Three Major Market Misconceptions Today

Rob Arnott, who is the Chairman and Founder of Research Affiliates LLC, gave a great interview with in which he discusses three common precepts about investing and explains how they are misused.

1. Stocks may not be for the long run afterall
2. Taking on more risk to get higher returns is not how it works
3. Diversification fails temporarily, but doesn’t mean you should give up on it

I’ve been a big fan of Arnott’s work for some time now and I enjoyed this video. I think it is well worth the five minute running time. If you are reading this via facebook or email, don’t forget to visit the website to see the video.

Preet Banerjee
Preet Banerjee an independent consultant to the financial services industry and a personal finance commentator. You can learn more about Preet at his personal website and you can click here to follow him on Twitter.
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Showing 6 comments
  • Susan

    Interesting video, thanks Preet. Rob Arnott was speaking of sector diversification, but my concern is country diversification. I was just looking at some numbers to get the benefits of diversification clear, and it seems that as of March 2009, the annual percent return over the last decade for the S&P was 4.7%, the World Index return was -3.5% and the TSX was 2.8%. My Mum’s Canadian dividend stock portfolio has paid her close to 9% per year over the last decade. I worry that as I am now retired, the global portion of my portfolio will be a drag on my total return.

  • Silicon Prairie

    Lots of interesting points – of course the right question isn’t whether long government bonds (30 year bonds?) outperformed stocks over the last 40 years but whether that was a reasonable guess 40 years ago :) Maybe the additional risk of holding a long bond is rewarded, but I’m still not sure I would be interested in them unless the rates were over 10% (and even then inflation would probably make them less valuable)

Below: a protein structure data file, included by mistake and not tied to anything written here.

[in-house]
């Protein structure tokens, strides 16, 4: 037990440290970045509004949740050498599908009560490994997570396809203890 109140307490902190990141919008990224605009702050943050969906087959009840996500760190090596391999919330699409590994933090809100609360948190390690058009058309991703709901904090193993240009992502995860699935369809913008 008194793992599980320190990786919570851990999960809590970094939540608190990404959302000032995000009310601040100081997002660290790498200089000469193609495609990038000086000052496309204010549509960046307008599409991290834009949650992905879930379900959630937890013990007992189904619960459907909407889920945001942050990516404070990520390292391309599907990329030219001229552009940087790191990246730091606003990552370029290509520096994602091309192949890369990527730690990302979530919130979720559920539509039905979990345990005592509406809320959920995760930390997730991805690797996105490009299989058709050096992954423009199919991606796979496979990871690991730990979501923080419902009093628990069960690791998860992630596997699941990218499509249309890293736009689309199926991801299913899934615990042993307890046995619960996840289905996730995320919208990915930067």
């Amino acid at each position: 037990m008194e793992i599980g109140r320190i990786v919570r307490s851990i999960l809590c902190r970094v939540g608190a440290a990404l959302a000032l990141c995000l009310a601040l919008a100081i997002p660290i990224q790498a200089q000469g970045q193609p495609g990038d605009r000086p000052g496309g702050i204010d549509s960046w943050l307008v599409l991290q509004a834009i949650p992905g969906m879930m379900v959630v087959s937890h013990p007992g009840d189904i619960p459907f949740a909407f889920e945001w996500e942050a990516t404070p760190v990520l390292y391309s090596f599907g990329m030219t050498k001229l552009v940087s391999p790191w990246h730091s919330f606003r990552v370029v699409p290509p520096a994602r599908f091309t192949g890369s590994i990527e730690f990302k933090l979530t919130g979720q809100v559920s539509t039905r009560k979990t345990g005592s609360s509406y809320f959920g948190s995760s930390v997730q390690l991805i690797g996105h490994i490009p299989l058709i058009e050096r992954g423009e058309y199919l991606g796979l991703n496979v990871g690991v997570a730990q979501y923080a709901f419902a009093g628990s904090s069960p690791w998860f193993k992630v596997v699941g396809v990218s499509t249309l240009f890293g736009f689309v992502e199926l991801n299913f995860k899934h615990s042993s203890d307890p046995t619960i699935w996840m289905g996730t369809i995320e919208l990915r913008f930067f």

• Preet

    @Susan – I’m afraid that the only thing I can say is that the future is hard to predict. However, many studies have shown that a large portion of returns domestically have come from dividends (and presumably re-investing those dividends). Domestic companies for now, are paying a higher yield than emerging stocks, so keeping a higher than market allocation domestically is agreeable with me for those reasons as well as currency reasons and psychological reasons. Of course it is also possible that you miss out on higher growth by not being exposed more internationally. Many people have only have Canadian exposure, and many people use 1/3 to Canada, US and International. I suggest doing more research until you are comfortable with your decision – good luck!

  • Preet

    @ Silicon Prairie – If I’m not mistaken, the primary investors in long bonds are pension plans – retail investors don’t seem to have large exposures to this asset class. (liability matching reasons). They worked really well because since they were long term, the duration was high (sensitivity to interest rate changes) and we’ve been in a long term declining interest rate environment. Seeing as we are more likely in a increasing interest rate environment, long bonds don’t seem attractive to me….

  • Silicon Prairie

    Ah, that makes sense – it’s a bit of a one-way bet. Unless you short some long bonds now and follow them back the other direction :)

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